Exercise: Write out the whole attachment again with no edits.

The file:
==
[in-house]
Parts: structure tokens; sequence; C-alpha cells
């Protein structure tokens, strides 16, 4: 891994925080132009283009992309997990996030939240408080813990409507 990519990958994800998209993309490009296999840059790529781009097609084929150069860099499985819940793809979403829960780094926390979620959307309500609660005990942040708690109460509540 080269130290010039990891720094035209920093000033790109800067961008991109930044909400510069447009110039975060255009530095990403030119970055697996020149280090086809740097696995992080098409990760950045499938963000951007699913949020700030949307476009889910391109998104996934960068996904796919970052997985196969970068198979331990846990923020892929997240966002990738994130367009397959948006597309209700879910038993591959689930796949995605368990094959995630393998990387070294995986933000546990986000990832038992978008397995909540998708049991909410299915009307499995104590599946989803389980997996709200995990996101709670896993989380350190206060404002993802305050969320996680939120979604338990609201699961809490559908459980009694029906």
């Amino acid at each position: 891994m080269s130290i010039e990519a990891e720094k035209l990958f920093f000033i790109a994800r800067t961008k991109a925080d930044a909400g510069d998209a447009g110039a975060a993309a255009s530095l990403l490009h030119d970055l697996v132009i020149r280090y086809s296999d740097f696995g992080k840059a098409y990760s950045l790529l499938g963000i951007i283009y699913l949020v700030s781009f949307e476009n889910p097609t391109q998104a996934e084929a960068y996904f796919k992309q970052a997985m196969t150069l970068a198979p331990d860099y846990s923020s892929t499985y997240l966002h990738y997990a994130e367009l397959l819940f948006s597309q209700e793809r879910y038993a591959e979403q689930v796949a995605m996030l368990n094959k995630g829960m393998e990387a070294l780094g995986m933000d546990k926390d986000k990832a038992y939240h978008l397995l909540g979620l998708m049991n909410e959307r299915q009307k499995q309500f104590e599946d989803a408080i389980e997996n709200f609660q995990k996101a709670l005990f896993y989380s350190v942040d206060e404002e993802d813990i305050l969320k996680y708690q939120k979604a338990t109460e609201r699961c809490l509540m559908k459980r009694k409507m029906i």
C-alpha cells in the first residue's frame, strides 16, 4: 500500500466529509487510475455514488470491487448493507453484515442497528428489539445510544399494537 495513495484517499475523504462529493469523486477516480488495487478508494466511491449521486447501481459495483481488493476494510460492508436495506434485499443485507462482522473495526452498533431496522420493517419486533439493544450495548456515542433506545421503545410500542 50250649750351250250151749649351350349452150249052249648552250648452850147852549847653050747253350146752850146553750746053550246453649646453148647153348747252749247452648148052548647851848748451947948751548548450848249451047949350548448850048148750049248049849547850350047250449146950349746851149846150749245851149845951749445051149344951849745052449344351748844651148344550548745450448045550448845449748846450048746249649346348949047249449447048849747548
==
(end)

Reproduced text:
[in-house]
Parts: structure tokens; sequence; C-alpha cells
């Protein structure tokens, strides 16, 4: 891994925080132009283009992309997990996030939240408080813990409507 990519990958994800998209993309490009296999840059790529781009097609084929150069860099499985819940793809979403829960780094926390979620959307309500609660005990942040708690109460509540 080269130290010039990891720094035209920093000033790109800067961008991109930044909400510069447009110039975060255009530095990403030119970055697996020149280090086809740097696995992080098409990760950045499938963000951007699913949020700030949307476009889910391109998104996934960068996904796919970052997985196969970068198979331990846990923020892929997240966002990738994130367009397959948006597309209700879910038993591959689930796949995605368990094959995630393998990387070294995986933000546990986000990832038992978008397995909540998708049991909410299915009307499995104590599946989803389980997996709200995990996101709670896993989380350190206060404002993802305050969320996680939120979604338990609201699961809490559908459980009694029906």
């Amino acid at each position: 891994m080269s130290i010039e990519a990891e720094k035209l990958f920093f000033i790109a994800r800067t961008k991109a925080d930044a909400g510069d998209a447009g110039a975060a993309a255009s530095l990403l490009h030119d970055l697996v132009i020149r280090y086809s296999d740097f696995g992080k840059a098409y990760s950045l790529l499938g963000i951007i283009y699913l949020v700030s781009f949307e476009n889910p097609t391109q998104a996934e084929a960068y996904f796919k992309q970052a997985m196969t150069l970068a198979p331990d860099y846990s923020s892929t499985y997240l966002h990738y997990a994130e367009l397959l819940f948006s597309q209700e793809r879910y038993a591959e979403q689930v796949a995605m996030l368990n094959k995630g829960m393998e990387a070294l780094g995986m933000d546990k926390d986000k990832a038992y939240h978008l397995l909540g979620l998708m049991n909410e959307r299915q009307k499995q309500f104590e599946d989803a408080i389980e997996n709200f609660q995990k996101a709670l005990f896993y989380s350190v942040d206060e404002e993802d813990i305050l969320k996680y708690q939120k979604a338990t109460e609201r699961c809490l509540m559908k459980r009694k409507m029906i």
C-alpha cells in the first residue's frame, strides 16, 4: 500500500466529509487510475455514488470491487448493507453484515442497528428489539445510544399494537 495513495484517499475523504462529493469523486477516480488495487478508494466511491449521486447501481459495483481488493476494510460492508436495506434485499443485507462482522473495526452498533431496522420493517419486533439493544450495548456515542433506545421503545410500542 50250649750351250250151749649351350349452150249052249648552250648452850147852549847653050747253350146752850146553750746053550246453649646453148647153348747252749247452648148052548647851848748451947948751548548450848249451047949350548448850048148750049248049849547850350047250449146950349746851149846150749245851149845951749445051149344951849745052449344351748844651148344550548745450448045550448845449748846450048746249649346348949047249449447048849747548